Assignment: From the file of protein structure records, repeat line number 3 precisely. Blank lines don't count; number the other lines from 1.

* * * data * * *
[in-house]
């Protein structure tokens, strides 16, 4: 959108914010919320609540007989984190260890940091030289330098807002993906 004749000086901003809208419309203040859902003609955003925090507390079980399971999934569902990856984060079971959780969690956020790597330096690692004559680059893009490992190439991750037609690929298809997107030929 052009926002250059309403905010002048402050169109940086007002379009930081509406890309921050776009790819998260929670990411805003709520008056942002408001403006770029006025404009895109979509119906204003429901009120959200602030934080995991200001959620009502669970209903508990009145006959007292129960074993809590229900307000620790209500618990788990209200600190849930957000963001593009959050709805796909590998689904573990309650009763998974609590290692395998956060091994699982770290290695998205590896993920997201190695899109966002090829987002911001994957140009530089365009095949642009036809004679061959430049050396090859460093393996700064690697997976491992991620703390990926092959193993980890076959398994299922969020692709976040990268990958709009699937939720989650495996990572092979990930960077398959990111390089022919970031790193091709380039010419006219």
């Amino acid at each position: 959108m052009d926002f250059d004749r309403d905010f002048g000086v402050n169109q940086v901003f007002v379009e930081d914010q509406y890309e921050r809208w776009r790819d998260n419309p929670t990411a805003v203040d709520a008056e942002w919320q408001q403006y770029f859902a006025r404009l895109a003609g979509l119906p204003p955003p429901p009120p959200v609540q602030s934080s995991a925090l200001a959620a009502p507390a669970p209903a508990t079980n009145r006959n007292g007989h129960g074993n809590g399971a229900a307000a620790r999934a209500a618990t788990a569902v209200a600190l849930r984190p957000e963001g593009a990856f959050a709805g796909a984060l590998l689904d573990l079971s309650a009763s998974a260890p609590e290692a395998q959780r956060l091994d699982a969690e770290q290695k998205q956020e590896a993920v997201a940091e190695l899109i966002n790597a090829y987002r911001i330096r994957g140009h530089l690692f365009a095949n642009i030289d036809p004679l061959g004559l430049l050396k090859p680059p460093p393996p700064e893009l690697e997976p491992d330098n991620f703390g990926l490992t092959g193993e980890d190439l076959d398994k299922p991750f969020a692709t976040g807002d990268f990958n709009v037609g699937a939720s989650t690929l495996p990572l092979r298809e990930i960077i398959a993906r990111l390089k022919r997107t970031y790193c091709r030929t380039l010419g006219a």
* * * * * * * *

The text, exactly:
């Amino acid at each position: 959108m052009d926002f250059d004749r309403d905010f002048g000086v402050n169109q940086v901003f007002v379009e930081d914010q509406y890309e921050r809208w776009r790819d998260n419309p929670t990411a805003v203040d709520a008056e942002w919320q408001q403006y770029f859902a006025r404009l895109a003609g979509l119906p204003p955003p429901p009120p959200v609540q602030s934080s995991a925090l200001a959620a009502p507390a669970p209903a508990t079980n009145r006959n007292g007989h129960g074993n809590g399971a229900a307000a620790r999934a209500a618990t788990a569902v209200a600190l849930r984190p957000e963001g593009a990856f959050a709805g796909a984060l590998l689904d573990l079971s309650a009763s998974a260890p609590e290692a395998q959780r956060l091994d699982a969690e770290q290695k998205q956020e590896a993920v997201a940091e190695l899109i966002n790597a090829y987002r911001i330096r994957g140009h530089l690692f365009a095949n642009i030289d036809p004679l061959g004559l430049l050396k090859p680059p460093p393996p700064e893009l690697e997976p491992d330098n991620f703390g990926l490992t092959g193993e980890d190439l076959d398994k299922p991750f969020a692709t976040g807002d990268f990958n709009v037609g699937a939720s989650t690929l495996p990572l092979r298809e990930i960077i398959a993906r990111l390089k022919r997107t970031y790193c091709r030929t380039l010419g006219a």